(a) Basic rule. A provider, practitioner, or supplier that furnished services which constitute custodial care under § 411.15(g) or that are not reasonable and necessary under § 411.15(k) is considered to have known that the services were not covered if any one of the conditions specified in paragraphs (b) through (e) of this section is met.
(b) Notice from the QIO, intermediary or carrier. The QIO, intermediary, or carrier had informed the provider, practitioner, or supplier that the services furnished were not covered, or that similar or reasonably comparable services were not covered.
(c) Notice from the utilization review committee or the beneficiary's attending phyician. The utilization review group or committee for the provider or the beneficiary's attending physician had informed the provider that these services were not covered.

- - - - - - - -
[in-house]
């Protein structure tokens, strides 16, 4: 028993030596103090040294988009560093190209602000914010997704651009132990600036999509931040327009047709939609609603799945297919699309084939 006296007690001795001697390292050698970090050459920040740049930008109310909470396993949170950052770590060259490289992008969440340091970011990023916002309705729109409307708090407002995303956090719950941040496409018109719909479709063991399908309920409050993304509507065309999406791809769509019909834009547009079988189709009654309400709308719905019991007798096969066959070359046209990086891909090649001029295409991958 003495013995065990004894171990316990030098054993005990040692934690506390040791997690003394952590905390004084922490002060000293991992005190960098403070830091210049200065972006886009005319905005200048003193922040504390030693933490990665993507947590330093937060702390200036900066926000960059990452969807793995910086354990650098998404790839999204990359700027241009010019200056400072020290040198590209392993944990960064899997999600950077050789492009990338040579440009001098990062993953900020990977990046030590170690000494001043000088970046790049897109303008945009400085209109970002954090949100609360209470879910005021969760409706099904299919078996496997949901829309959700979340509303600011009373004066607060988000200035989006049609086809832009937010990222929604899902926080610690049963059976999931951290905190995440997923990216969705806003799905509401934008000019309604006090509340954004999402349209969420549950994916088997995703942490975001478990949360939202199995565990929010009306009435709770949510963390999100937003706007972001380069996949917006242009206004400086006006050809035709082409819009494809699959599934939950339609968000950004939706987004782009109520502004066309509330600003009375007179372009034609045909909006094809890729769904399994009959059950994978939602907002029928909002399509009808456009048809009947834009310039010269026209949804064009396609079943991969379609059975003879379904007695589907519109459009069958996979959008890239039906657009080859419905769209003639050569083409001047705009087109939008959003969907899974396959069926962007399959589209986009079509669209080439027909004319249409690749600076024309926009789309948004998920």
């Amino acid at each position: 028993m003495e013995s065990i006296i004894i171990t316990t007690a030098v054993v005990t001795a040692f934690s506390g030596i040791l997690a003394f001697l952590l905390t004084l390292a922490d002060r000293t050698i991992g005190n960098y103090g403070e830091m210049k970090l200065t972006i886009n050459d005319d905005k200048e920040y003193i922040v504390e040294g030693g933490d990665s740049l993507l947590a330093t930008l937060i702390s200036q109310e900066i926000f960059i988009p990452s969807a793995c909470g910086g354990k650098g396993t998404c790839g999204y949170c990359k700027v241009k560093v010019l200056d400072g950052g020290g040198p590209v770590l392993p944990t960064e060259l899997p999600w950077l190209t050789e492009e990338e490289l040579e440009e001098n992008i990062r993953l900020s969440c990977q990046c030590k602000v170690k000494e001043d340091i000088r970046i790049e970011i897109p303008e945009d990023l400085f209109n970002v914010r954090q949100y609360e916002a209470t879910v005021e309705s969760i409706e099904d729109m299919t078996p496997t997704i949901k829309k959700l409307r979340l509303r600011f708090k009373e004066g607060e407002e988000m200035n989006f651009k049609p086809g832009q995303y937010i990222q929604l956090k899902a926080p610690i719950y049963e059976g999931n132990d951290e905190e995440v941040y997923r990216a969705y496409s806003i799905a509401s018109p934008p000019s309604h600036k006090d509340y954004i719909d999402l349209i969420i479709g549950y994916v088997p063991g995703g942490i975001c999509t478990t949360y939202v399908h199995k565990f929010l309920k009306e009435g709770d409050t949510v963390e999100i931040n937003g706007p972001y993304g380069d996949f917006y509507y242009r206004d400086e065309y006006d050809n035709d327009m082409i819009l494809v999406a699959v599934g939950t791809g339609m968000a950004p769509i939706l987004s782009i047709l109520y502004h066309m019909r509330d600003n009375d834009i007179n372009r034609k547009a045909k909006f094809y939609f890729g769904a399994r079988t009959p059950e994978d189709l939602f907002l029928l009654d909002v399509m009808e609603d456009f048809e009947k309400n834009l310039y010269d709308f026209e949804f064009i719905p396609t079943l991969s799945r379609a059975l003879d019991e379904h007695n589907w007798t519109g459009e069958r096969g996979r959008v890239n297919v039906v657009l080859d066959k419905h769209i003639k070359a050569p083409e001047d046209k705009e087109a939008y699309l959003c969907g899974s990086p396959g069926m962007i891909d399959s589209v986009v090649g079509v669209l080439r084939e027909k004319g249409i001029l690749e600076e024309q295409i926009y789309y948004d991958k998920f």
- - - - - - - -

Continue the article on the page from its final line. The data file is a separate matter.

(d) Notice from the provider, practitioner, or supplier to the beneficiary. Before the services were furnished, the provider, practitioner or supplier informed the beneficiary that -
(1) The services were not covered; or
(2) The beneficiary no longer needed covered services.
(e) Knowledge based on experience, actual notice, or constructive notice. It is clear that the provider, practitioner, or supplier could have been expected to have known that the services were excluded from coverage on the basis of the following:
(1) Its receipt of CMS notices, including manual issuances, bulletins, or other written guides or directives from intermediaries, carriers, or QIOs, including notification of QIO screening criteria specific to the condition of the beneficiary for whom the furnished services are at issue and of medical procedures subject to preadmission review by a QIO.
(2) Federal Register publications containing notice of national coverage decisions or of other specifications regarding noncoverage of an item or service.
(3) Its knowledge of what are considered acceptable standards of practice by the local medical community.